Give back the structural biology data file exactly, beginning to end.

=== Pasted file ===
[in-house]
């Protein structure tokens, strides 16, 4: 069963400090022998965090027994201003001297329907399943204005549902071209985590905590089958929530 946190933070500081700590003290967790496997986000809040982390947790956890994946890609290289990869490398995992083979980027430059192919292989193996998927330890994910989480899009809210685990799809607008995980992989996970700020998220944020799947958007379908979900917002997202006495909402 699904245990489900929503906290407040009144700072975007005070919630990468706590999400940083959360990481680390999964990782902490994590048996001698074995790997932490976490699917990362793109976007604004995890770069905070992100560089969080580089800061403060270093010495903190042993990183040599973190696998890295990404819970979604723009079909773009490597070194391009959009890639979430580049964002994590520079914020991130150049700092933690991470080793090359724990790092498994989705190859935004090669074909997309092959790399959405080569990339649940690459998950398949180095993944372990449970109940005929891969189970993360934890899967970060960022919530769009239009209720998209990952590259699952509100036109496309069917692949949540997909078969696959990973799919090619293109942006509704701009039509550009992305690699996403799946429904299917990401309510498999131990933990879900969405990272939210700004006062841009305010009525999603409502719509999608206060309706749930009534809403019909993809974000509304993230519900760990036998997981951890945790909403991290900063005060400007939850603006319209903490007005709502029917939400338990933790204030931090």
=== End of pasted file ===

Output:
[in-house]
């Protein structure tokens, strides 16, 4: 069963400090022998965090027994201003001297329907399943204005549902071209985590905590089958929530 946190933070500081700590003290967790496997986000809040982390947790956890994946890609290289990869490398995992083979980027430059192919292989193996998927330890994910989480899009809210685990799809607008995980992989996970700020998220944020799947958007379908979900917002997202006495909402 699904245990489900929503906290407040009144700072975007005070919630990468706590999400940083959360990481680390999964990782902490994590048996001698074995790997932490976490699917990362793109976007604004995890770069905070992100560089969080580089800061403060270093010495903190042993990183040599973190696998890295990404819970979604723009079909773009490597070194391009959009890639979430580049964002994590520079914020991130150049700092933690991470080793090359724990790092498994989705190859935004090669074909997309092959790399959405080569990339649940690459998950398949180095993944372990449970109940005929891969189970993360934890899967970060960022919530769009239009209720998209990952590259699952509100036109496309069917692949949540997909078969696959990973799919090619293109942006509704701009039509550009992305690699996403799946429904299917990401309510498999131990933990879900969405990272939210700004006062841009305010009525999603409502719509999608206060309706749930009534809403019909993809974000509304993230519900760990036998997981951890945790909403991290900063005060400007939850603006319209903490007005709502029917939400338990933790204030931090």